Has the Asian LR Tanker Market Hit Bottom?

Maritime Activity Reports, Inc.

February 8, 2017

© Shimpei Fukui / Adobe Stock

© Shimpei Fukui / Adobe Stock

The Long Range (LR) 2 tanker market in the East of Suez has been languishing in the doldrums for almost two weeks. LR2 rates on the AG/Japan route, basis 75 kt, nosedived from w120 at the beginning of January to current levels of w80. Earnings for a round voyage on the benchmark route are hovering around barely breakeven levels at $2,000/day. A slew of refinery outages which have lowered CPP exports as well as a pile up of prompt tonnage in the region have culminated in the perfect storm.

Lower Cargo Demand

Around 200 kb/d of mostly unplanned refinery outages over January have led to cancelled or deferred export cargoes. Recent refinery fires and technical issues in the UAE (Adnoc’s 800 kb/d Ruwais refinery), India (HPCL’s 166 kb/d Vizag refinery), Indonesia (Pertamina’s 260 kb/d Balikpapan refinery), and Japan (TonenGeneral’s 132 kb/d Wakayama refinery) have tightened supplies of refined products in the region, pushing up product cracks and lowering exports.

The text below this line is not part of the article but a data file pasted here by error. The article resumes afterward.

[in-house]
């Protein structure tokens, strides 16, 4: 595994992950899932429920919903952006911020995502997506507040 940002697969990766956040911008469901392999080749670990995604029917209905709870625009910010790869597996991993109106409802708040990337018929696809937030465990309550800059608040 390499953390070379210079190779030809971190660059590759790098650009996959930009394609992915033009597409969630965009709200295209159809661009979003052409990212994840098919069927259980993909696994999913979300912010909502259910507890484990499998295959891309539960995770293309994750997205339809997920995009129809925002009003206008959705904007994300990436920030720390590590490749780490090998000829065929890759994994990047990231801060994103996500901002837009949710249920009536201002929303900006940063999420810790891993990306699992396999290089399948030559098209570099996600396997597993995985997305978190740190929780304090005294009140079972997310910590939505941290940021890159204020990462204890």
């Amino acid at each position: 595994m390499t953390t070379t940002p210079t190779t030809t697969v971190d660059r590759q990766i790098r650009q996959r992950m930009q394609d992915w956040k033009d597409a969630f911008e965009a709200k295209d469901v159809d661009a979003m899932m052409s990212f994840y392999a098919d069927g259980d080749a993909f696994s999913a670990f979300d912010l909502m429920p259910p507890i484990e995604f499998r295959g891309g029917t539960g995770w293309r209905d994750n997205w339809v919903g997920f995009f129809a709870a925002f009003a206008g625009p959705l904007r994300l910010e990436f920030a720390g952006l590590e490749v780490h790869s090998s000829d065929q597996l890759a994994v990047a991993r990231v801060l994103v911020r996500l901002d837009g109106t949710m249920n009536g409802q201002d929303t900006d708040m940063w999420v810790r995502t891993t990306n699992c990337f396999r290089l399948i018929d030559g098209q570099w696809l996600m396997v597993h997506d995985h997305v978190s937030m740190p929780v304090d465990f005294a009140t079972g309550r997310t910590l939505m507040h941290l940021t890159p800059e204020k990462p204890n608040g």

The backwardated Asian naphtha market is in particular facing reduced supply on the back of lower Western arb volumes as well as Indian exports, weighing on freight rates. February inflows from the West are expected to come in at 900kt, down by 40 percent from last year while March volumes are likely stand at 1mmt, around half of last year’s. February Indian naphtha exports are expected to account for around 280 kt, down by 26 percent y-o-y. The commissioning of Reliance’s 2.2 mmpta aromatics PX plant in Q1 may further dampen Indian exports.

Strong Asian diesel demand and lower supplies has kept the East-West arb closed, leading to less vessels moving along the AG/Europe routes. This has in return pressured LR2 rates, with rates for the AG/UKC route plummeting to a multi-year low of $1.25 million.

Ample Ship Supply

The Asian LR2 segment is facing a lengthy list of prompt tonnage, with around 40 LR2s available for loading in the AG in the next three weeks. At least 18 newbuilds are expected to be delivered over Q1, which is likely to drag down freight rates.

The worst does not seem to be over. With upcoming peak refinery maintenance in Asia over March and April, there is room for LR2 rates to soften further unless there is an influx of cargoes.

The Author
Rachel Yew is a Singapore based commodity and freight research analyst at Ocean Freight Exchange.

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